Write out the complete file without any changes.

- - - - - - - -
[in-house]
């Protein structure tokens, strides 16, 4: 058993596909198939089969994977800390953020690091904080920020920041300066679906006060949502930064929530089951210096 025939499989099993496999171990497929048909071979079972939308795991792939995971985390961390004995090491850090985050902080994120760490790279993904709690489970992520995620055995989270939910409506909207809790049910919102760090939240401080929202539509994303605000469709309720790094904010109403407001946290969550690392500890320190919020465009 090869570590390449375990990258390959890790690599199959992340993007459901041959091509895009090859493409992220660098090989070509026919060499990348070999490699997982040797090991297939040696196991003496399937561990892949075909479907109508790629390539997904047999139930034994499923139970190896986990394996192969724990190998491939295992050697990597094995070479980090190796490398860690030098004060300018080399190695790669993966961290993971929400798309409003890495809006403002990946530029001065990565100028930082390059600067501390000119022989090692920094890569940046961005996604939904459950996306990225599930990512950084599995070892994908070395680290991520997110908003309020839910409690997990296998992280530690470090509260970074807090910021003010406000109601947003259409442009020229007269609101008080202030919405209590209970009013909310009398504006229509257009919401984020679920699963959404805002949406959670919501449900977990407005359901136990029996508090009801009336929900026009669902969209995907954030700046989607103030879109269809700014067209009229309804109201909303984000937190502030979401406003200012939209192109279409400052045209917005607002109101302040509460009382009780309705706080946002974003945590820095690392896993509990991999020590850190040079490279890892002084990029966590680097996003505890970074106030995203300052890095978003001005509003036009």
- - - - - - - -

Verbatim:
[in-house]
């Protein structure tokens, strides 16, 4: 058993596909198939089969994977800390953020690091904080920020920041300066679906006060949502930064929530089951210096 025939499989099993496999171990497929048909071979079972939308795991792939995971985390961390004995090491850090985050902080994120760490790279993904709690489970992520995620055995989270939910409506909207809790049910919102760090939240401080929202539509994303605000469709309720790094904010109403407001946290969550690392500890320190919020465009 090869570590390449375990990258390959890790690599199959992340993007459901041959091509895009090859493409992220660098090989070509026919060499990348070999490699997982040797090991297939040696196991003496399937561990892949075909479907109508790629390539997904047999139930034994499923139970190896986990394996192969724990190998491939295992050697990597094995070479980090190796490398860690030098004060300018080399190695790669993966961290993971929400798309409003890495809006403002990946530029001065990565100028930082390059600067501390000119022989090692920094890569940046961005996604939904459950996306990225599930990512950084599995070892994908070395680290991520997110908003309020839910409690997990296998992280530690470090509260970074807090910021003010406000109601947003259409442009020229007269609101008080202030919405209590209970009013909310009398504006229509257009919401984020679920699963959404805002949406959670919501449900977990407005359901136990029996508090009801009336929900026009669902969209995907954030700046989607103030879109269809700014067209009229309804109201909303984000937190502030979401406003200012939209192109279409400052045209917005607002109101302040509460009382009780309705706080946002974003945590820095690392896993509990991999020590850190040079490279890892002084990029966590680097996003505890970074106030995203300052890095978003001005509003036009």